Dark circles around eyes

Why we get dark circles around the eyes

Dark circles around eyes

Credit: Flickr user Anna Gutermuth

Dark circles under the eyes or periorbital dark circles, as they’re referred to in medicine, are a sign of fatigue. Some people, however, have these dark circles despite having a good night’s sleep — that’s simply the way they are, and not a cause for concern if it’s hereditary.

These periorbital dark circles are very conspicuous because the skin around the eyes is the thinnest in all the body, around four times thinner than the rest of the body to be more precise.

Since the skin can become so thin, blood vessels are easily seen. This is why a bruise around the eyes shows worse than any other place on the body — you can just see more easily the ruptured blood vessels through the thin skin.

It’s the blood that makes dark circles appear blue, most of the time. Even though blood isn’t blue, the skin only allows violet wavelengths of light to pass through, so only blue light is reflected back to hit retinas, making veins look bluish. People with darker skin tend to have veins which appear green or brown. As an oddity, people with very light skin, such as albinos, will have dark circles that appear dark red or dark purple, which more closely resembles the color of blood.

As we age, skin becomes thinner all over the body and loses elasticity, areas around the eyes included. This is why the elderly have prominent periorbital dark circles, even though they’re well rested. Jokingly or not, many say about the elderly that they’ve become tired by living such a long life, which is true to a certain extent but not in the way they think.

Some people are genetically predisposed to have dark circles all the time, young or old, because of a condition known as periorbital hyperpigmentation. The condition causes the skin below the eyes to produce more melanin —  the pigment that gives human skin, hair, and eyes their color — resulting in it appearing darker.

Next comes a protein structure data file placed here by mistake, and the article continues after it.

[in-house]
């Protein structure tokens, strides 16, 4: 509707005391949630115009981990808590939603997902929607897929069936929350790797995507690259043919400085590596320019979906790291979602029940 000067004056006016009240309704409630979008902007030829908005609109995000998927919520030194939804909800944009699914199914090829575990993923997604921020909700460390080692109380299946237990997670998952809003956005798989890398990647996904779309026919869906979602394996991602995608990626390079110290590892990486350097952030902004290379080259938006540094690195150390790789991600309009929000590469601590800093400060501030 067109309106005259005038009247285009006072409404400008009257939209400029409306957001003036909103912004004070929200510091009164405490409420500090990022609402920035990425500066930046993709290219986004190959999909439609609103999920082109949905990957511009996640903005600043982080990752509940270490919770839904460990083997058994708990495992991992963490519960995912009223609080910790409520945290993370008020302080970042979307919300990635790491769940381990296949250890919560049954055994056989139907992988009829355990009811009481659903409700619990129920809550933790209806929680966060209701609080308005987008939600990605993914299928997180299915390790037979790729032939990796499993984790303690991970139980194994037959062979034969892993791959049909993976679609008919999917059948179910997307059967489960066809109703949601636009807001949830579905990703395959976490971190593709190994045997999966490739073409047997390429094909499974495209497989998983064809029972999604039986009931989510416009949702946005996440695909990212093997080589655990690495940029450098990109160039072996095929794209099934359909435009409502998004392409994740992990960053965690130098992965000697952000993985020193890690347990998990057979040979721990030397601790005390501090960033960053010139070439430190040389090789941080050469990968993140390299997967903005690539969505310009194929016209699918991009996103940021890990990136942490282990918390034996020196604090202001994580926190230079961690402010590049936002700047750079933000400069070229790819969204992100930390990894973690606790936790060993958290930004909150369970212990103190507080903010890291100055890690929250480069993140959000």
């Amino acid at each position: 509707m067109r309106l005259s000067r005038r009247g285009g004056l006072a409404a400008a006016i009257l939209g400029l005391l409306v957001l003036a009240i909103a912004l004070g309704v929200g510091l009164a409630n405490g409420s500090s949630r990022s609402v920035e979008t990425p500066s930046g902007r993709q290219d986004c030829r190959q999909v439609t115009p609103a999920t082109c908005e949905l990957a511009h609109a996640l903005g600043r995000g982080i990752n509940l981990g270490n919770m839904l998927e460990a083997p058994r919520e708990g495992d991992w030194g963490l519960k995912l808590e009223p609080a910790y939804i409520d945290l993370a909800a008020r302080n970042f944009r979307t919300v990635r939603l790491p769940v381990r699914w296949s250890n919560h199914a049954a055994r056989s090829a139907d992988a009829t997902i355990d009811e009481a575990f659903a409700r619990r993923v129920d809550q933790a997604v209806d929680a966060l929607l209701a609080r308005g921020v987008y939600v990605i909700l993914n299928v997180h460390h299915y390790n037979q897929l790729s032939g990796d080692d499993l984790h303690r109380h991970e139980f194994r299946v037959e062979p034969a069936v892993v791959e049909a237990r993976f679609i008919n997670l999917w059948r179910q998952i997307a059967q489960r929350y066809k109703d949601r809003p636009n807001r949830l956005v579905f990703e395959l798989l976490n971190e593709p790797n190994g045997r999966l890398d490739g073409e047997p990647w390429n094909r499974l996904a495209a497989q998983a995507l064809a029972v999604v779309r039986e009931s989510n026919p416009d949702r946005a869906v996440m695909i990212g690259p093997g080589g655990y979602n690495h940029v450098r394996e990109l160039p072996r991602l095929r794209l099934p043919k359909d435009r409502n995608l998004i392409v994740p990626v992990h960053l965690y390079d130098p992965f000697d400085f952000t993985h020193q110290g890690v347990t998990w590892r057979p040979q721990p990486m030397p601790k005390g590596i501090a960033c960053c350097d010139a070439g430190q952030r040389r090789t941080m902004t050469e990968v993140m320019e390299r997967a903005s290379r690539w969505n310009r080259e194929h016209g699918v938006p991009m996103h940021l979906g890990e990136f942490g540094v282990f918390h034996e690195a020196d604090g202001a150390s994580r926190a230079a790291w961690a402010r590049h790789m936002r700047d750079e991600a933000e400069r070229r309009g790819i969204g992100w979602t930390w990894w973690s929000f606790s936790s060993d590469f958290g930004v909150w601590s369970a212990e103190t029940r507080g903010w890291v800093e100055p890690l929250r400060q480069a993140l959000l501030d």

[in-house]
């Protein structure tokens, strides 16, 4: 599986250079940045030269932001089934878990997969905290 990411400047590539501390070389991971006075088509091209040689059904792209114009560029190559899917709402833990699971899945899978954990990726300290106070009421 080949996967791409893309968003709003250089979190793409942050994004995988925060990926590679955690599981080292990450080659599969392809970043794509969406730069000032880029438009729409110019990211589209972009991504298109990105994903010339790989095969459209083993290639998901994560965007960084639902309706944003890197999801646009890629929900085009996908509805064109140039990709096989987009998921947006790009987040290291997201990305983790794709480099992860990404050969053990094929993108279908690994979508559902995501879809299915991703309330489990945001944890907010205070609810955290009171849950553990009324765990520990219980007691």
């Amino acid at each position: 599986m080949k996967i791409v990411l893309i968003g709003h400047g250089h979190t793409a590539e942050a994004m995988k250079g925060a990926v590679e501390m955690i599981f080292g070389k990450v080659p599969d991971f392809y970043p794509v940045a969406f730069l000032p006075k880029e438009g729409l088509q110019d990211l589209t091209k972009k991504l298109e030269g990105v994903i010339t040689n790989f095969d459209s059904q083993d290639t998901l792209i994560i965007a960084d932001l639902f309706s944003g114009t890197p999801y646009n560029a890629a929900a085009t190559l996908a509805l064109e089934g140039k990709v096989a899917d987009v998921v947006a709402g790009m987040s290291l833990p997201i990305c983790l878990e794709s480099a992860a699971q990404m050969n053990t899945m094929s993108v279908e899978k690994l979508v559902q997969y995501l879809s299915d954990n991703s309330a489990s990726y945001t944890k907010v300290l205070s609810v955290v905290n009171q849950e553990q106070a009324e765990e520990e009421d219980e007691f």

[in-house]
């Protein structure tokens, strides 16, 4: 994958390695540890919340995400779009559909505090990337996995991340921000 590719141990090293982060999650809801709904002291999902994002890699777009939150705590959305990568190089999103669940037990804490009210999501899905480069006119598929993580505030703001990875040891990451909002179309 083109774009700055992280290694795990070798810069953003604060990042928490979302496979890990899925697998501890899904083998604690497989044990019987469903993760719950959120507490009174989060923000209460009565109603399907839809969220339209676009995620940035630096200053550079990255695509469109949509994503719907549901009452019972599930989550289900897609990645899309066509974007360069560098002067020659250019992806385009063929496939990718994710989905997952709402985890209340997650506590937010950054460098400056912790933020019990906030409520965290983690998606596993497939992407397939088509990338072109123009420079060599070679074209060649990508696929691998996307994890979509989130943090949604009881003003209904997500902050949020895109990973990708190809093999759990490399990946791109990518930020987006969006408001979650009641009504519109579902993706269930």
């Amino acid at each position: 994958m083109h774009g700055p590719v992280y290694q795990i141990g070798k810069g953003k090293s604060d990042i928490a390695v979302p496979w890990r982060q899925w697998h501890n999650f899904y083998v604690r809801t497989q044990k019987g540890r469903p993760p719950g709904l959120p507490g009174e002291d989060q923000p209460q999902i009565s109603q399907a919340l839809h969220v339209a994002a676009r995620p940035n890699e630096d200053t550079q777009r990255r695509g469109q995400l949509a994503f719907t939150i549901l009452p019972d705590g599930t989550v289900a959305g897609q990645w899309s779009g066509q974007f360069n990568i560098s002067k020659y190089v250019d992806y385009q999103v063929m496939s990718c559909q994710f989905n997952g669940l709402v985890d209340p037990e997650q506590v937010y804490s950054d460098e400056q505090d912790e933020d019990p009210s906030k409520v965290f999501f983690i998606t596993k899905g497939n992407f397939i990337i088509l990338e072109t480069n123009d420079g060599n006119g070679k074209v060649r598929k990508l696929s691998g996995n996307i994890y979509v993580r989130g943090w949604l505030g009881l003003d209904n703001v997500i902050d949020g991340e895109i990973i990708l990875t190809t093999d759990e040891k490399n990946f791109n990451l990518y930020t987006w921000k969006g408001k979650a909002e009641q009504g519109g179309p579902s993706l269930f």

Periorbital hyperpigmentation doesn’t pose any medical risks, “however the development of dark circles under the eyes in any age is of great aesthetic concern because it may depict the individual as sad, tired, stressed, and old,” wrote dermatologist Roberts WE. He says the condition (which mostly affects people with darker skin) is challenging to treat, complex in pathogenesis, and lacking straightforward and repeatable therapeutic options, which is why many turn to cosmetics to cover up the skin around the eyes.

Other conditions that may cause dark circles:

  • Allergies
  • Nasal congestion
  • Medical conditions (eczema, thyroid problems, etc.)
  • Venous congestion in under eye blood vessels
  • Environmental exposure
  • Heredity

Lifestyle choices can also lead to prominent dark circles around the eyes. These may include:

  • Smoking
  • Hyperpigmentation caused by sun damage
  • Caffeine consumption
  • Alcohol consumption
  • Sleep deprivation
  • Dehydration
  • Dietary deficiencies
Bilateral periorbital ecchymosis (raccoon eyes). Credit: Wikimedia Commons

Bilateral periorbital ecchymosis (raccoon eyes). Credit: Wikimedia Commons

Raccoon eyes

Hand in hand with preorbital dark circles is periorbital puffiness, or saggy bags below the eyes. Allergies, excessive salt consumption, and diseases like the flu cause fluid to build up below the eyes. The saggy bags exert more pressure on the skin and blood vessels which surround the eyes making dark circles appear even more prominent. That’s for young people. As with dark circles, many old people get periorbital puffiness no matter what.

Nothing comes close, however, to periorbital ecchymosis, also known as “raccoon eyes” or “panda eyes”. This condition typically occurs when a person suffers a nasty blow to the head, and the resulting skull fracture or ruptured meninges causes blood to flood the soft tissue around the eyes. Sometimes cancer may be involved. Raccoon eyes are serious business and require urgent medical attention which often leads to surgery.

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